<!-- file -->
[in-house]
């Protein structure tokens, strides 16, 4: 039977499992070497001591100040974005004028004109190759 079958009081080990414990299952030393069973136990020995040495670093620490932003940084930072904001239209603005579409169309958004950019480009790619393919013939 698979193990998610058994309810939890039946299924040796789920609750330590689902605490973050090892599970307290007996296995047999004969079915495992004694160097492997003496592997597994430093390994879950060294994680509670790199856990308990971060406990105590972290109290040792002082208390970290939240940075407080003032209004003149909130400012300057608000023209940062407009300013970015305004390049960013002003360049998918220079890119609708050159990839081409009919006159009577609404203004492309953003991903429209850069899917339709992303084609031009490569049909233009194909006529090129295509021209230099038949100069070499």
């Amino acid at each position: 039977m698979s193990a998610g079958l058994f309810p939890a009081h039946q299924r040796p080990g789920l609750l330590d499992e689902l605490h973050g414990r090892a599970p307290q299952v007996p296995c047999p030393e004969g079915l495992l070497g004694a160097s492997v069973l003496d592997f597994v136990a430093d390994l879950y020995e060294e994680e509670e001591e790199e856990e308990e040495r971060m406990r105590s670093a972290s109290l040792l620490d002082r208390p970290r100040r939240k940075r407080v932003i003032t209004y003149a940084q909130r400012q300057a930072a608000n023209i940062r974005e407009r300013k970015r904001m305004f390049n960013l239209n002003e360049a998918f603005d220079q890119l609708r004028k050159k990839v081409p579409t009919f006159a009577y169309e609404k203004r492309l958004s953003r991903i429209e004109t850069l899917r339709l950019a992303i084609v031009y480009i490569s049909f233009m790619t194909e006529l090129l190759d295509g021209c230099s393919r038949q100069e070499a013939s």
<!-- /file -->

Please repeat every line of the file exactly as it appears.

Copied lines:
[in-house]
């Protein structure tokens, strides 16, 4: 039977499992070497001591100040974005004028004109190759 079958009081080990414990299952030393069973136990020995040495670093620490932003940084930072904001239209603005579409169309958004950019480009790619393919013939 698979193990998610058994309810939890039946299924040796789920609750330590689902605490973050090892599970307290007996296995047999004969079915495992004694160097492997003496592997597994430093390994879950060294994680509670790199856990308990971060406990105590972290109290040792002082208390970290939240940075407080003032209004003149909130400012300057608000023209940062407009300013970015305004390049960013002003360049998918220079890119609708050159990839081409009919006159009577609404203004492309953003991903429209850069899917339709992303084609031009490569049909233009194909006529090129295509021209230099038949100069070499």
């Amino acid at each position: 039977m698979s193990a998610g079958l058994f309810p939890a009081h039946q299924r040796p080990g789920l609750l330590d499992e689902l605490h973050g414990r090892a599970p307290q299952v007996p296995c047999p030393e004969g079915l495992l070497g004694a160097s492997v069973l003496d592997f597994v136990a430093d390994l879950y020995e060294e994680e509670e001591e790199e856990e308990e040495r971060m406990r105590s670093a972290s109290l040792l620490d002082r208390p970290r100040r939240k940075r407080v932003i003032t209004y003149a940084q909130r400012q300057a930072a608000n023209i940062r974005e407009r300013k970015r904001m305004f390049n960013l239209n002003e360049a998918f603005d220079q890119l609708r004028k050159k990839v081409p579409t009919f006159a009577y169309e609404k203004r492309l958004s953003r991903i429209e004109t850069l899917r339709l950019a992303i084609v031009y480009i490569s049909f233009m790619t194909e006529l090129l190759d295509g021209c230099s393919r038949q100069e070499a013939s």